For five decades, bohemian ingenues from Brigitte Bardot to Kate Moss have flocked to Chloé for its dreamy, quirky separates. The house has managed to maintain its beloved niche in ever-changing times, giving the pastel treatment to floaty blouses, maxi skirts, liquid slipdresses, and—because even dreamers need to go to work—tailored suiting options.

Founded in Paris by the Egyptian-born Gaby Aghion and her business partner Jacques Lenoir in 1952, Chloé from its conception was on a quest to bring high-quality prêt-à-porter to a market in which fine craftsmanship was only available from couture houses. As the first luxury ready-to-wear line, it has attracted a rotating roster of each era's brightest design talents. Karl Lagerfeld's decade-plus tenure at the house started in 1966 (interrupted in the eighties by his move to Chanel). Martine Sitbon took over for several years, prettying things up with polka dots—then Lagerfeld returned for a five-year run in 1992. Stella McCartney succeeded Lagerfeld before leaving to launch her own line; she was followed by Phoebe Philo, her onetime assistant, who ascended the ranks in 2001 and quickly became a critical darling. In 2006 Philo bowed out to spend more time with her family and was followed briefly by Yvan Mispelaere and then, less briefly, by Paulo Melim Andersson. Andersson was replaced three collections later by a relative unknown named Hannah MacGibbon, whose first Chloé outing was a small collection for Resort 2009.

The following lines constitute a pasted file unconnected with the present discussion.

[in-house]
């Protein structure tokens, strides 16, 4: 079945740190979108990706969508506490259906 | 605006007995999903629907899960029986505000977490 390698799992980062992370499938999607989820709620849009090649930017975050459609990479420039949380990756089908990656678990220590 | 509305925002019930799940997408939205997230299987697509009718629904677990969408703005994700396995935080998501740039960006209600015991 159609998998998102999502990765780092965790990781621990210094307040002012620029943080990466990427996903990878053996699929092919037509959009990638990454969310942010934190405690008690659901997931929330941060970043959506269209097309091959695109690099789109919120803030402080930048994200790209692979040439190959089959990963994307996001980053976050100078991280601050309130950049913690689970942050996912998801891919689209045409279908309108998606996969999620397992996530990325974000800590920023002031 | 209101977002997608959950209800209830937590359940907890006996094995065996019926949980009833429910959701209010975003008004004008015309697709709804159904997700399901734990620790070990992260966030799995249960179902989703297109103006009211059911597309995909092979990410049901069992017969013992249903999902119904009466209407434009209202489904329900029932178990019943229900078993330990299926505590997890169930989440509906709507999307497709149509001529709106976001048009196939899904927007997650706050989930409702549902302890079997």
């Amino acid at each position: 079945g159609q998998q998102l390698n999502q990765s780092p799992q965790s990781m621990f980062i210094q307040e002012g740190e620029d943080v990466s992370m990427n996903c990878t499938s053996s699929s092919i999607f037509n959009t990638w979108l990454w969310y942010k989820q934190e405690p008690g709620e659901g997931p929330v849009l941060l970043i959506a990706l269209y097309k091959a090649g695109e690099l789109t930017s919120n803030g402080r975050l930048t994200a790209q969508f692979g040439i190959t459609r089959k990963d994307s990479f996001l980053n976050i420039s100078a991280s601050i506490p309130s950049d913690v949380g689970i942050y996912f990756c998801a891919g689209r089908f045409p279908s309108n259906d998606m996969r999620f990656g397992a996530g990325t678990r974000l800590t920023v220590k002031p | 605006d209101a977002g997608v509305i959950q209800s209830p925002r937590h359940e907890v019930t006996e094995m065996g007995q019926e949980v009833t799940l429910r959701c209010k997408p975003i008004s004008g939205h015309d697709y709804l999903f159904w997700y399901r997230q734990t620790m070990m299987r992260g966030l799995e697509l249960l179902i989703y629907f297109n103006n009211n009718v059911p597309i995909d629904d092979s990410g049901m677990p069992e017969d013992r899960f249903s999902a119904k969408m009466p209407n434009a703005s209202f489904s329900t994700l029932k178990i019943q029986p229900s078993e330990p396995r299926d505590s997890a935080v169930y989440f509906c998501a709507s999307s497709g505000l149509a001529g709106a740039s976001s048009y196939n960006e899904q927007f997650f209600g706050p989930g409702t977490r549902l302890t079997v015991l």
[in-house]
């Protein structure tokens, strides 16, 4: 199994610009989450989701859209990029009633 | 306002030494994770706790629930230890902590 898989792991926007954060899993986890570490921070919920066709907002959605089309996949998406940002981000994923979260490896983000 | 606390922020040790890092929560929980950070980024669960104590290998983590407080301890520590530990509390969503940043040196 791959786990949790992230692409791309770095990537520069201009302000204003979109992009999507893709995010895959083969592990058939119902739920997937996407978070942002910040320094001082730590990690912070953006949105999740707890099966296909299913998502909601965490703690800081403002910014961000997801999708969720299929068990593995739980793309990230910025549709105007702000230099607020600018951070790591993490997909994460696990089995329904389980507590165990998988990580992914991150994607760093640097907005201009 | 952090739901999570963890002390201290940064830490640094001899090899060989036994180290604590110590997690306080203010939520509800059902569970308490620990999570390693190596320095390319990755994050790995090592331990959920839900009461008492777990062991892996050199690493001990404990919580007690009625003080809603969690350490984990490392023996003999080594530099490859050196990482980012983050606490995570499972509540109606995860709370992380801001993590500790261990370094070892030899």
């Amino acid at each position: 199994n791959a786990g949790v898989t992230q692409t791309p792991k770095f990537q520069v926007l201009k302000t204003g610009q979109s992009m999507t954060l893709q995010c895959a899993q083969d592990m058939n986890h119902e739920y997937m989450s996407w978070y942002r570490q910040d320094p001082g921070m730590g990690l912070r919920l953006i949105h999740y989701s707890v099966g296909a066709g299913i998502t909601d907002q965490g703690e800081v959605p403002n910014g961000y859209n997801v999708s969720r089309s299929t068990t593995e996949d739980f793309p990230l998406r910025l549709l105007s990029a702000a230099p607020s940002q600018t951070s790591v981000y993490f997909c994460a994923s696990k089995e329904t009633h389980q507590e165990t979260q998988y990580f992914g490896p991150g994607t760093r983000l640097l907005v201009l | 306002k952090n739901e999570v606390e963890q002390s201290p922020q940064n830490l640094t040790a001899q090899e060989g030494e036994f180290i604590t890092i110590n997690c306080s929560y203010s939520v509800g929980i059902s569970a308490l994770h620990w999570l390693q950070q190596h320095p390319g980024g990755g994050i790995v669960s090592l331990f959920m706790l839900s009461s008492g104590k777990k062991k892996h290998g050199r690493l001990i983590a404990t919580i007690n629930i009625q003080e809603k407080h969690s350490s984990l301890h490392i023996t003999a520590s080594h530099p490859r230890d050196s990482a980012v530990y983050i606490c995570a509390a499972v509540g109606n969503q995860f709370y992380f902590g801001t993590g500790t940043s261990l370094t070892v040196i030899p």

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Clare Waight Keller

Clare Waight Keller

Clare Waight Keller is no stranger to the style scene. The British designer graduated from Ravensbourne College of Art with a B.A. in fashion, prior to completing her M.A. in fashion knitwear at the Royal College of Art in London. Less than a month out of school, Keller started her career in womenswear at Calvin Klein, and four years later began working closely with Ralph Lauren. more >

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